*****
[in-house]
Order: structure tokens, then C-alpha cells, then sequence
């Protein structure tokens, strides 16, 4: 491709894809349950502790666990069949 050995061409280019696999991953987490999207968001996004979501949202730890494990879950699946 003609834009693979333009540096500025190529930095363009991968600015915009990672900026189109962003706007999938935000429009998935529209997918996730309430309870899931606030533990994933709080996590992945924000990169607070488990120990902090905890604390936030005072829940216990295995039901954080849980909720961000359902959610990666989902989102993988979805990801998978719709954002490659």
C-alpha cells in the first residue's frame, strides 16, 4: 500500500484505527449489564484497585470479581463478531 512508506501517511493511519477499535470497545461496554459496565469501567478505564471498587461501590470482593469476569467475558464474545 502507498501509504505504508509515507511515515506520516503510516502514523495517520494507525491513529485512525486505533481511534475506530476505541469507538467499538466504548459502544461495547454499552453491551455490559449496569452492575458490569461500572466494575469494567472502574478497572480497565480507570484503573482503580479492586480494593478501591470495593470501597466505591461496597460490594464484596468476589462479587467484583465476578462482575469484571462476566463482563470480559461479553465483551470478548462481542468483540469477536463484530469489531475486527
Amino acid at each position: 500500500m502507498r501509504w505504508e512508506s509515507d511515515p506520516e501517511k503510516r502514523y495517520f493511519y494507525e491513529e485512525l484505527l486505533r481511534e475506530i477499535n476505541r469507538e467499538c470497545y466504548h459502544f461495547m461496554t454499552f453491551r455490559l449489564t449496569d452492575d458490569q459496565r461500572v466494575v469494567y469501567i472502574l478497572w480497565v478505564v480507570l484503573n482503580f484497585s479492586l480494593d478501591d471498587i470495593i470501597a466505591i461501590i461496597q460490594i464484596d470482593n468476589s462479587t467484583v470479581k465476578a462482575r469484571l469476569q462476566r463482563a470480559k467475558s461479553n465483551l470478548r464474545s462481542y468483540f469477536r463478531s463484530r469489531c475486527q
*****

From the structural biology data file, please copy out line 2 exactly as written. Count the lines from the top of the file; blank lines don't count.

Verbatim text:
Order: structure tokens, then C-alpha cells, then sequence